[Esapi-dev] ESAPI 2.0 crypt backward compatibility w/ ESAPI 1.4 crypto
Kevin W. Wall
kevin.w.wall at gmail.com
Sun Jan 31 17:55:21 EST 2010
ESAPI 1.4 Users,
First, sorry about the length of this post. If you are not using ESAPI 1.4's
encryption, you probably can skip this. The rest of you, as well as ESAPI
developers, should probably read on.
Originally, when I first started working on ESAPI (2.0rc2, I think), someone had
already changed Encryptor.EncryptionAlgorithm from "PBEWithMD5AndDES" to "AES".
So my assumption was that "AES" was the default for 1.4 since I had never seen
Then, during the recent discussions of several blog posts discussing ESAPI 1.4,
I found out that 1.4 was originally set to "PBEWithMD5AndDES". So I changed the
ESAPI.properties file to use "PBEWithMD5AndDES" for the property
"Encryptor.EncryptionAlgorithm". (Previously, I had it set to "AES".)
The problem is that from 1.4 to 2.0 we went from the property "MasterPassword"
to "Encryptor.MasterKey". Looking at the 1.4.3 source (sorry! I've not upgraded
to 1.4.4 yet!), I see nowhere that "MasterPassword" is generated, so I am
guessing that it simply was sent by manually editing ESAPI.properties to set it
to a password or pass phrase. (Indeed, it is treated as a char when it is
read.) OTOH, "Encryptor.MasterKey" is created using a SHA1 PRNG and then base64
encoded. These two are also *used* quite differently. "MasterPassword" is
actually _used_ like this to generate a SecretKey for "PBEWithMD5AndDES":
byte salt = ESAPI.securityConfiguration().getMasterSalt(); // MasterSalt
char pass = ESAPI.securityConfiguration().getMasterPassword(); // MasterPassword
PBEParameterSpec parameterSpec = new PBEParameterSpec(salt, 20);
SecretKeyFactory kf = SecretKeyFactory.getInstance(encryptAlgorithm);
SecretKey secretKey = kf.generateSecret(new javax.crypto.spec.PBEKeySpec(pass));
whereas "Encryptor.MasterKey" is used to create a SecretKey like this:
KeyGenerator kgen = KeyGenerator.getInstance( cipherAlg );
SecretKey secretKey = kgen.generateKey();
where cipherAlg is taken from either "Encryptor.CipherTransformation" or
"Encryptor.EncryptionAlgorithm", as appropriate.
I realized this dilemma when I was testing and decided to change from
to see if I could make the ESAPI 2.0 crypto *completely* backward compatible
with that of 1.4 when ESAPI.properties was configured to use
When I tried it, I got an exception when it tried to generate the secret key,
because in fact, they are not generated the same. As you might surmise, the root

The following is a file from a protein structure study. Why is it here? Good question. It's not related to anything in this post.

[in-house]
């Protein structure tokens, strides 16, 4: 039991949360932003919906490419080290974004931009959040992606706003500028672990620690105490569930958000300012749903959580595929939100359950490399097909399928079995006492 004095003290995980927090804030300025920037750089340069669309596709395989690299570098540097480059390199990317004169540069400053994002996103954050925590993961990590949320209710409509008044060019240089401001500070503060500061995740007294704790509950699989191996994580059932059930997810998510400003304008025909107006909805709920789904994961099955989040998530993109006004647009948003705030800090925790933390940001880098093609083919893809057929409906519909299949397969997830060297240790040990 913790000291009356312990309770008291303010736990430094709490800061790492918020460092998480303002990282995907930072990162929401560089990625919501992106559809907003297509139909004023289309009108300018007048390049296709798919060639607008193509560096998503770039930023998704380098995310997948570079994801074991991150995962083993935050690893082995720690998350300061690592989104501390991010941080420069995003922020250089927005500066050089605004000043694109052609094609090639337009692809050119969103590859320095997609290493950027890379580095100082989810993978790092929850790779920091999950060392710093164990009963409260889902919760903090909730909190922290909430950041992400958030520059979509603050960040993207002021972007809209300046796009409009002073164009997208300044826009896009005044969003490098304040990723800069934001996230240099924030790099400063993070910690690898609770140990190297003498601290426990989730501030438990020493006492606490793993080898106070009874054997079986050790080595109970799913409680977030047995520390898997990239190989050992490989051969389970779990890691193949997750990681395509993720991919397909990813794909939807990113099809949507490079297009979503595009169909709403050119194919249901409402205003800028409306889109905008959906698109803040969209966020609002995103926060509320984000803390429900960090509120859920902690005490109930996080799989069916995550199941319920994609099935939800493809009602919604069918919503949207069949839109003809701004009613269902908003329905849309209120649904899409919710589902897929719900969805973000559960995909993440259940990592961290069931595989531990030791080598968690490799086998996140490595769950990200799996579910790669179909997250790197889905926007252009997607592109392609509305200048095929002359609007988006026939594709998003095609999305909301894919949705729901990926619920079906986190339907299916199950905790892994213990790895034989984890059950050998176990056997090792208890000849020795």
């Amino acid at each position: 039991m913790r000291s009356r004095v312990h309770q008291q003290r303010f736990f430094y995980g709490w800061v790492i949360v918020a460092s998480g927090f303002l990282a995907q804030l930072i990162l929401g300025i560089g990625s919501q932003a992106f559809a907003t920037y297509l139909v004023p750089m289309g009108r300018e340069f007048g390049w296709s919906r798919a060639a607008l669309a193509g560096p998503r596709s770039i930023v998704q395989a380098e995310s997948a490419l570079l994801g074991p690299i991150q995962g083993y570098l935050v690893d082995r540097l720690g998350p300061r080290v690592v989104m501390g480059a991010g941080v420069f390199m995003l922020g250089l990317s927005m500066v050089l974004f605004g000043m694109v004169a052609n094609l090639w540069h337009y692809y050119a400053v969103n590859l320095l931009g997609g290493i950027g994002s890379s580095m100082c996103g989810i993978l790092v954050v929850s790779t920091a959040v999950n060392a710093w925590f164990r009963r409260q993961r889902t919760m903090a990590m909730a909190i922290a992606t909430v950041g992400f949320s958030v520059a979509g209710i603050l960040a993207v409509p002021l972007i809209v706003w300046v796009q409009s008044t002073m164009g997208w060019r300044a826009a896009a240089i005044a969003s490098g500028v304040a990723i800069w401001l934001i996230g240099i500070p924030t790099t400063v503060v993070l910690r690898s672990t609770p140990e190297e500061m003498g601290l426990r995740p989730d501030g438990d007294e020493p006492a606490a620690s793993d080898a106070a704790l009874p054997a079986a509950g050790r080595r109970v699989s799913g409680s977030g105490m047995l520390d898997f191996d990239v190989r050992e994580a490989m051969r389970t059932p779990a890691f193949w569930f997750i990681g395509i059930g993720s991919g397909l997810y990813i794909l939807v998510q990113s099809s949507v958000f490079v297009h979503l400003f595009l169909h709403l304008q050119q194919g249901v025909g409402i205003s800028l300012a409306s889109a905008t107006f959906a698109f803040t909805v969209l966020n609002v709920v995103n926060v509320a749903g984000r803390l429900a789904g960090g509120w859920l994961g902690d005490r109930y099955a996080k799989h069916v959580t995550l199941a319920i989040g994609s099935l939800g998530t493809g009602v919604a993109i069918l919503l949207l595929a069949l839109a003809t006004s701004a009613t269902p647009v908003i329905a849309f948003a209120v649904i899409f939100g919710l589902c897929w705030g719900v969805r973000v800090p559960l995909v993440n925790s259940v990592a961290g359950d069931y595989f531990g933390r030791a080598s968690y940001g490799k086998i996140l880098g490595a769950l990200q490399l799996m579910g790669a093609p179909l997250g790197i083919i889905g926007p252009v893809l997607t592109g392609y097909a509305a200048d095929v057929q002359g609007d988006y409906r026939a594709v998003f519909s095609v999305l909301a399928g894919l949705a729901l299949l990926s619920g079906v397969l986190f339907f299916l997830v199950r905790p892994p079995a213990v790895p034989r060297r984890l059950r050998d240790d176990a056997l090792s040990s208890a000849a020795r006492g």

cause is a NoSuchProviderException when trying to generate a key.
Now, I _could_ do some extra work and make this work so it is backward
compatible with ESAPI 1.4 when using the default PBEWithMD5AndDES and
LegacyJavaEncryptor for ESAPI.Encryptor. (It already is if you were using
"AES" with ESAPI 1.4 in this manner.) But if I do, should I simply treat
"Encryptor.MasterKey" as the password / pass phrase for the PBEWithMD5AndDES
algorithm or should we add back another property, such as
"Encryptor.MasterPassword" for this?? (The latter of course requires changes to
SecurityConfiguration and DefaultSecurityConfiguration classes and more changes
to LegacyJavaEncryptor. What was in LegacyJavaEncryptor was really based on what
was in ESAPI 2.0rc2, not ESAPI 1.4. and its key generation is not compatible
with 1.4 and/or PBEWithMD5AndDES algorithm.) If we try to reuse the same
"Encryptor.MasterKey" for both the master key and as the master pass phrase for
PBEWithMD5AndDES, then that means that the old and new encryption absolutely
cannot be mixed together. That in turn may mean a longer transition period for
developers who started with ESAPI 1.4 encryption to migrate off those older
deprecated interfaces to use the new ESAPI 2.0 interfaces.
On the other hand, maybe (we can only hope!) that no one in the ESAPI user
community who is using ESAPI 1.4 is also using the symmetric encryption there.
If *no one* is using it or all who are immediately going to switch to ESAPI 2.0
once it is GA'd, then perhaps all this becomes a moot point. If so, we can ditch
ALL the crypto-related backward compatibility issues, simplify
SecurityConfiguration and DefaultSecurityConfiguration, and complete eliminate
the LegacyJavaEncryptor class.
But originally...back in August/Sept, the consensus was that it was important to
maintain backward compatibility and do proper deprecation so as not to
frustrate our ESAPI user community.
So...what is it that all of you--especially your in the ESAPI Users community--
suggest that we do? How much do you want backward compatibility with the
encryption in 1.4 (realizing that it was ,for the most, very badly broken)?
[Note that Jim has already deprecated it as of (at least) 1.4.3.]
A) I don't use crypto in ESAPI 1.4, so what's all the fuss about?
Blow LegacyJavaEncryptor and all the related code away.
B) I need to have ESAPI 2.0 crypto be backward compatible with
that in 1.4 despite how badly broken it is. If it is not, it
probably will prevent me from migrating from 1.4 to ESAPI 2.0.
C) I use ESAPI 1.4 crypto, but am willing to make code changes to use
ESAPI 2.0 crypto so backward compatibility is not that important
to me. (I.e., a "nice to have".)
The polls are now open until Feb 2, 4:30pm Eastern/USA (EST).
Kevin W. Wall
"The most likely way for the world to be destroyed, most experts agree,
is by accident. That's where we come in; we're computer professionals.
We cause accidents." -- Nathaniel Borenstein, co-creator of MIME
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